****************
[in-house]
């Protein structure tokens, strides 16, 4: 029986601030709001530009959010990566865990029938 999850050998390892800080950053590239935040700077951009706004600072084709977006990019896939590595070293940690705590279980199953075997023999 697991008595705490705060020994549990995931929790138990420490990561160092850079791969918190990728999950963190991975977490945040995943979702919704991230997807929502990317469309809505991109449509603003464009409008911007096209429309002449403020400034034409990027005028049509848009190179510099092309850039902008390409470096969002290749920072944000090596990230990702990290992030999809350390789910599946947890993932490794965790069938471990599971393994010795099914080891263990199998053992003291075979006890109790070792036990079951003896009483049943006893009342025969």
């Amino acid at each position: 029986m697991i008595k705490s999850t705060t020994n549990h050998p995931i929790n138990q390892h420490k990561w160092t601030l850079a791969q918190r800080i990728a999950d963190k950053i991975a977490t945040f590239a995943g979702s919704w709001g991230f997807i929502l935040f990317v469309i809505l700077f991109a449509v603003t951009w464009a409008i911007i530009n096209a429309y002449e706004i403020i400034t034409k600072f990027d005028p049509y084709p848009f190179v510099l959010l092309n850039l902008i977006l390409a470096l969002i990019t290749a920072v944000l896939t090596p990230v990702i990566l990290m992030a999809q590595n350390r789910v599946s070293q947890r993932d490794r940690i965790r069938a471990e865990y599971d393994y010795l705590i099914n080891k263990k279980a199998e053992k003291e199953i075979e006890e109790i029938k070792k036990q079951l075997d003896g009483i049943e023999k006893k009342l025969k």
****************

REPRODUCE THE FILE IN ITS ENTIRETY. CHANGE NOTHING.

[in-house]
């Protein structure tokens, strides 16, 4: 029986601030709001530009959010990566865990029938 999850050998390892800080950053590239935040700077951009706004600072084709977006990019896939590595070293940690705590279980199953075997023999 697991008595705490705060020994549990995931929790138990420490990561160092850079791969918190990728999950963190991975977490945040995943979702919704991230997807929502990317469309809505991109449509603003464009409008911007096209429309002449403020400034034409990027005028049509848009190179510099092309850039902008390409470096969002290749920072944000090596990230990702990290992030999809350390789910599946947890993932490794965790069938471990599971393994010795099914080891263990199998053992003291075979006890109790070792036990079951003896009483049943006893009342025969």
């Amino acid at each position: 029986m697991i008595k705490s999850t705060t020994n549990h050998p995931i929790n138990q390892h420490k990561w160092t601030l850079a791969q918190r800080i990728a999950d963190k950053i991975a977490t945040f590239a995943g979702s919704w709001g991230f997807i929502l935040f990317v469309i809505l700077f991109a449509v603003t951009w464009a409008i911007i530009n096209a429309y002449e706004i403020i400034t034409k600072f990027d005028p049509y084709p848009f190179v510099l959010l092309n850039l902008i977006l390409a470096l969002i990019t290749a920072v944000l896939t090596p990230v990702i990566l990290m992030a999809q590595n350390r789910v599946s070293q947890r993932d490794r940690i965790r069938a471990e865990y599971d393994y010795l705590i099914n080891k263990k279980a199998e053992k003291e199953i075979e006890e109790i029938k070792k036990q079951l075997d003896g009483i049943e023999k006893k009342l025969k």